Will the Ukraine invasion lead to a global food crisis?

Ben Pindar
2 years ago

The invasion of Ukraine by Russia is a horrifying situation that continues to cost countless lives as the world watches on in dismay for the people of this brave nation and in disgust at the actions of President Vladimir Putin.

However, while not wanting to distract from this unfolding tragedy and the terrible human cost, the invasion is also leading towards a troubling situation for UK farmers and food security as a whole.

This conflict involves two of the world’s biggest grain and fertiliser exporters and, while the impact will not be immediate, many experts fear there are significant implications for global food supply later in the year.

This means there will be a renewed focus on UK farmers to deliver and help shore up the UK’s frail food security.  Farmers will need support to optimise food production in the months ahead and that will need clear communication from policy makers through to agribusinesses, researchers and the farmers themselves.

We need a partnership approach and agribusinesses will need to do more to communicate their solutions and services to reduce the impact of the challenge ahead.

Global agricultural leaders

The Ukraine is known as “the breadbasket of Europe” because it has the most amount of arable land of any European country and is home to around a quarter of the world’s super-fertile “chernozem” or “black soil.”

The country boasts around 42 million hectares of agricultural land. At present, 32 million hectares are cultivated annually, representing an area larger than Italy. Many had said the Ukraine could “feed the world” with its continued expansion of the agricultural sector.

Ukraine is one of the world’s top three grain exporters and also a world leader in soybeans and sunflower oils. However, the invasion of Russia has thrown the future of the entire country into doubt and, while a relatively insignificant concern at this moment, the agricultural sector will most likely suffer.

Independent agronomist Mike Lee, who specialises in agriculture in the Black Sea region, recently told Farmers Weekly that, in Ukraine, winter wheat crops are in the ground and tractors are still out fertilising. He also believes Ukrainians will probably continue to farm throughout the year. However, the situation will almost inevitably put a stop to any exports.

Fears for food production

While the Ukraine fights for its very survival, Russia has deservedly been hit with a swathe of unprecedented sanctions.

However, Russia is also one of the world’s biggest producers of grain and fertilisers and the sanctions will prevent them from exporting these goods.

Again, Farmers Weekly has closely tracked how the conflict is making global wheat markets nervous and prices are rising. The invasion is having a significant impact on grain, fertiliser, oil and gas prices – adding further pressure to the agricultural sector around the globe.

The impact will not be immediate, but a global shortage of fertiliser amid already soaring prices, coupled with disruption to planting and export of Ukrainian grain will have significant implications on global food supply in Autumn.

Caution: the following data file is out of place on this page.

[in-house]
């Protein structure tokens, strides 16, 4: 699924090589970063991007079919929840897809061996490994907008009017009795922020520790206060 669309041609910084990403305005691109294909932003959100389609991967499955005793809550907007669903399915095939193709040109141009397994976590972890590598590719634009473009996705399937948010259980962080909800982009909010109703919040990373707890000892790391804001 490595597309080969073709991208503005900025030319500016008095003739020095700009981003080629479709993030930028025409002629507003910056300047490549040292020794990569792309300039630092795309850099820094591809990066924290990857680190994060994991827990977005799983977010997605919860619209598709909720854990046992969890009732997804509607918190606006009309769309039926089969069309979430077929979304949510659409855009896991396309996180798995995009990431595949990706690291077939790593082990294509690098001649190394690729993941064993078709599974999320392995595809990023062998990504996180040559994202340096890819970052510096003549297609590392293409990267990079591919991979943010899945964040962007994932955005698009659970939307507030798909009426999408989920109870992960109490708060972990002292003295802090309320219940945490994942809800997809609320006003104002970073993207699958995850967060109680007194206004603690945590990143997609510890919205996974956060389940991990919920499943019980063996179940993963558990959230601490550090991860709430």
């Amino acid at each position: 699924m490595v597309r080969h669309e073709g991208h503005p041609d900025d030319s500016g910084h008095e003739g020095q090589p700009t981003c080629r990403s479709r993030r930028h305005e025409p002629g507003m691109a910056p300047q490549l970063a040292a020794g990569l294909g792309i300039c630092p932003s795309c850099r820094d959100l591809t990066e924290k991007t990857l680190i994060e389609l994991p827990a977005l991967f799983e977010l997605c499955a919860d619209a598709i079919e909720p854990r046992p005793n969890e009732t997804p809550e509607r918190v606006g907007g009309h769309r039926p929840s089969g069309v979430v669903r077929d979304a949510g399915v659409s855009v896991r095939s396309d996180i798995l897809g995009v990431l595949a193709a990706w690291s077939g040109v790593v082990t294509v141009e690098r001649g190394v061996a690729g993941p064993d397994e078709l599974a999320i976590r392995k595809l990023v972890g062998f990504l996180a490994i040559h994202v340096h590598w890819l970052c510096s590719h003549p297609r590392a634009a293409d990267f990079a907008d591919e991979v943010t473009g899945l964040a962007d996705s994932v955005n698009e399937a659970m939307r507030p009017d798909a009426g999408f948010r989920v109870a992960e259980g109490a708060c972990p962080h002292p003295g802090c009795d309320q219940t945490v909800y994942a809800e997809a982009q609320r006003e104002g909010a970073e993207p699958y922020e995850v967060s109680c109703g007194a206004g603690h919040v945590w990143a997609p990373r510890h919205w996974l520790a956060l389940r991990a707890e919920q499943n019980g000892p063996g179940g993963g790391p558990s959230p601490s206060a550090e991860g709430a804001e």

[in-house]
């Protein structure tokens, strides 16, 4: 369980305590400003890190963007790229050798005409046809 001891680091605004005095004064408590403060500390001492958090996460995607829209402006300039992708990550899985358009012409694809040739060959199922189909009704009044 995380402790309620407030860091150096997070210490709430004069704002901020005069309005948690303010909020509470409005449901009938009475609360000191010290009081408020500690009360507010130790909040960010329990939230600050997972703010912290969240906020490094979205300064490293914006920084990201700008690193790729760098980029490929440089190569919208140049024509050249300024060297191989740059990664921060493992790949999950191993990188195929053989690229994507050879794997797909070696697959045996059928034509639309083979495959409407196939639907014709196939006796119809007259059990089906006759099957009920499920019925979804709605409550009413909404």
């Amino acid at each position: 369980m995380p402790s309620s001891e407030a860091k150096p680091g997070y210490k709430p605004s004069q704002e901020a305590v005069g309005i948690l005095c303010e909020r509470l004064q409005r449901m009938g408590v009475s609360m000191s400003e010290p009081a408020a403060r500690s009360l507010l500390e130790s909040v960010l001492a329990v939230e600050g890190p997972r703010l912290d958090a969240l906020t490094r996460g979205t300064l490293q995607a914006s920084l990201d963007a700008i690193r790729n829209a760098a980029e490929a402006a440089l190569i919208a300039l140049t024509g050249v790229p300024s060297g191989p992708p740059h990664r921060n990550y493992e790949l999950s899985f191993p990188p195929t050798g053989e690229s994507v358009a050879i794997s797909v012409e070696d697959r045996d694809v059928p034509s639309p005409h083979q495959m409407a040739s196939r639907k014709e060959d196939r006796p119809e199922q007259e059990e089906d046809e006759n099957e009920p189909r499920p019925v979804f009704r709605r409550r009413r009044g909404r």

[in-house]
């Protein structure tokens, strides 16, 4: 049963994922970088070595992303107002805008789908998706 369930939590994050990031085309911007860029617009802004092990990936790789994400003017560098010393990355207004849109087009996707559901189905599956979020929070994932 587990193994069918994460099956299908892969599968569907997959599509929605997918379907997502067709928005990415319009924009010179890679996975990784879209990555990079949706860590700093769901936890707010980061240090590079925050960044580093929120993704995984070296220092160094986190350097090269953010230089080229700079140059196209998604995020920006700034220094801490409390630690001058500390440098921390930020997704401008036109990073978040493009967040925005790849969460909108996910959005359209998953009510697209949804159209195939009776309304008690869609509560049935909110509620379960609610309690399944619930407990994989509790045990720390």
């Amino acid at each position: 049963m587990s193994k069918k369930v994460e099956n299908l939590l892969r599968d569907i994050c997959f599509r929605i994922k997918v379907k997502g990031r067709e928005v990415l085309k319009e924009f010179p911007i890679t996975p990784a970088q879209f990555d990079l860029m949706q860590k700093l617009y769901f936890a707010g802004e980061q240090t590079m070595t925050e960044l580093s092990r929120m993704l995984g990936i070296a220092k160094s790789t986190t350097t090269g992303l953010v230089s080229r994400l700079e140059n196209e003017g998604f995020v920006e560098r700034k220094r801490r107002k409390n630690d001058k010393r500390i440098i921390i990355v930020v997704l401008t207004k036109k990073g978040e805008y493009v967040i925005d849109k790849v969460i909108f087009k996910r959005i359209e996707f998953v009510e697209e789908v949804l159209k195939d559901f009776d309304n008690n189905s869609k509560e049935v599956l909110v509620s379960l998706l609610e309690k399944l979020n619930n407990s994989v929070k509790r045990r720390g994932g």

New strategy for farmers?

UK Deputy Prime Minister Dominic Raab predicts this conflict could last months or even years. Despite this, the global demand for grain keeps increasing – from food to biofuel – and what this means is that it will be a very different global food market in the months to come.

The EU has already made a series of dramatic shifts in policy around defence and energy, and they are now shifting that focus to food security.

In the UK, farmers have little incentive to expand food production at the minute. In recent months agriculture has been sacrificed on the altar of Brexit with new “deals” for New Zealand, Australia the US and Brazil offering little protection for UK farming and looking like they will hit farmers very hard.

French president Emmanuel Macron has already indicated a shift in policy saying France can no longer “depend on others to feed us, care for us, finance us and defend us”. We can expect the UK to quickly follow suit and deliver a new food production strategy in the months ahead.

Why is communication important in farming?

While UK farmers have always been pioneers in developing innovative new systems and using research and data to maximise output and improve efficiencies, they will now again be expected to go even further as the nation looks at them to feed us.

We need collaboration, new policy and support and agribusinesses will have to play a role in providing partnership and solutions to ensure UK farming can rise to the challenge.

For agribusinesses, this means they will have to move and adapt just as quickly as the farmers. They will need to be poised to deliver the solutions and services to meet the new focus on food production and communication will be key.

Farmers consume information, advice and services through a multitude of channels and agribusinesses need to make sure that they are communicating all of the information and advice that they need.


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